College Stadium Review: Doyt Perry Stadium

The Bowling Green Falcons play their home collegiate football games in Doyt L. Perry Stadium. Fittingly enough, the venue is located in Bowling Green, Ohio. Opened in 1966, the stadium is an intimate outdoor venue that only seats 23,724 fans when filled to capacity. Bowling Green University is a member of the Mid American Conference, and the Stadium itself is located right off Interstate 75 in Northern Ohio, so it is quite convenient. The stadium is nicknamed the ‘Doyt’, and has turned into quite an exciting place to watch football on Saturdays in the fall. The team itself, while certainly not a powerhouse, is known for being high scoring, so spectators are usually entertained to more than fair share of touchdowns over the 60 minutes of action.

Compared to other stadiums at this level, the food and beverage selection at The Doyt is less that stellar. They do, of course, have the usual fare of hot dogs, hamburgers, and pizza, but they are all on the pricey side. There is not really any regional or specialized food on offer, but Bowling Green’s stadium is located off campus, so alcohol is for sale. One can purchase a minimum selection of plastic bottle of Bud or Bud Light for around $6. Sales do stop at the 10 minute mark of the third quarter, so make sure to get there for last call if drinking is your thing.

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For a small stadium, and a relatively mid-level football team, the atmosphere at the game is surprisingly upbeat. They have a great marching band that brings a lot of energy to the game, year after year. The band stays active throughout the game, helping the crowd to stay energized and involved through a wide range of football based marching beats. Much of the seating in the stadium is of the standard metal bleacher variety, although the leg room is rated to be much better than most stadium in this class. Rows 13-18 do have seat backs, so that could be more comfortable for many fans. The main concourse itself is basically a paved road that runs underneath the stand. As you cross under the south end zone, you actually come extremely close to the field and many a fan will opt to stand there to be closer to the action. This seems to be allowed as long as you do not walk onto the field itself. The design of the stadium does not actually allow you to walk completely around the stadium, so that is a bit of a design flaw.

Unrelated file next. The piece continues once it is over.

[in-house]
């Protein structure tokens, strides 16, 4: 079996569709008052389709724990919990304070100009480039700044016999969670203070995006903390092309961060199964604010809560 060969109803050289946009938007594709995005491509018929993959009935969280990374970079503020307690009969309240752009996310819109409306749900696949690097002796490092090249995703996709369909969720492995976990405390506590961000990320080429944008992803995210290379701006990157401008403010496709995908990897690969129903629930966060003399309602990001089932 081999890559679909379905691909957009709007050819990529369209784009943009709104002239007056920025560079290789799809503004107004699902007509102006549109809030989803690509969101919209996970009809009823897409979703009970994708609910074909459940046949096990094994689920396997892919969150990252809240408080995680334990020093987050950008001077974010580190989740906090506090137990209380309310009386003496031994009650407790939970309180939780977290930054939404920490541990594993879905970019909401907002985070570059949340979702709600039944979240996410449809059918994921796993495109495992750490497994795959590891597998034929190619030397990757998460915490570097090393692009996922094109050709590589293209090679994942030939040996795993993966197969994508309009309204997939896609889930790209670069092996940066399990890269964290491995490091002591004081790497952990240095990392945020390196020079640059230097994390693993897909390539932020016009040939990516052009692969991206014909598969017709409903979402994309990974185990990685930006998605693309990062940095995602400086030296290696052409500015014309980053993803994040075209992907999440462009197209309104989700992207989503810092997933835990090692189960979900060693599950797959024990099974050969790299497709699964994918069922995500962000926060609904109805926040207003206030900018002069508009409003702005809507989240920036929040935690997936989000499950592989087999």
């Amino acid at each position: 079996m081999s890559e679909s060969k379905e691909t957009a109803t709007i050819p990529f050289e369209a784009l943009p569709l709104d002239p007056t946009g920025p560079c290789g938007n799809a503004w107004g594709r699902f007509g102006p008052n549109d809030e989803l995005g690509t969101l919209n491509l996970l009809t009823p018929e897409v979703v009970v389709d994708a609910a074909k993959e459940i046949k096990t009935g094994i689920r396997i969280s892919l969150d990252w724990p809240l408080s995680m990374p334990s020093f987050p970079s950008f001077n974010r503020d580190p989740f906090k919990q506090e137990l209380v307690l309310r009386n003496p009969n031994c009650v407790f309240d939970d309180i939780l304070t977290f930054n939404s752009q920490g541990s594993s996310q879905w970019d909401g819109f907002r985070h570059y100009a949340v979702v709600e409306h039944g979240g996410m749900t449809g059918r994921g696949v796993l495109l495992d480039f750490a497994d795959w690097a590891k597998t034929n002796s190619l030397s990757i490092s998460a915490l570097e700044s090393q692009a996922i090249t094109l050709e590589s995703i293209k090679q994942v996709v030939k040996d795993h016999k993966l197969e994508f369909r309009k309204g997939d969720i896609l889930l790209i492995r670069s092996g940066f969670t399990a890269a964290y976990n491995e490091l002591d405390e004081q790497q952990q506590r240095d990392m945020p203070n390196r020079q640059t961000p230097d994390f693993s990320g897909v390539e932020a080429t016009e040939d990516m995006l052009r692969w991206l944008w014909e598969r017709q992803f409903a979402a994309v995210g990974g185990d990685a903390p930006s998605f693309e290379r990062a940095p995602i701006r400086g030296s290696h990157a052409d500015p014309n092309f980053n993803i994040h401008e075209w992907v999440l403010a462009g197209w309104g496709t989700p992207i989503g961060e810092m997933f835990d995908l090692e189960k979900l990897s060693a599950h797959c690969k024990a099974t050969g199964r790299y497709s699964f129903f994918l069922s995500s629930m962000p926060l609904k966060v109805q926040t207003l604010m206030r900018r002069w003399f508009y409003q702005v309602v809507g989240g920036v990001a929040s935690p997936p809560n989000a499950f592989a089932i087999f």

The student section at Bowling Green is decent and they are usually heavily involved in the game. They sit in the northwest corner of the stadium, and the marching band is on the north end. This makes that area a bit intimidating for the opposing team, which of course is the likely intent. It does seem, however, that the alumni and other fans in the stadium are not nearly as enthusiastic, so that drags down the environment somewhat. All in all, this is an average stadium. You could certainly do a lot worse. The stadium is easy to access, easy to get around in, and the action is high powered. If you are in the area, it would be a great place to enjoy a Saturday game.  

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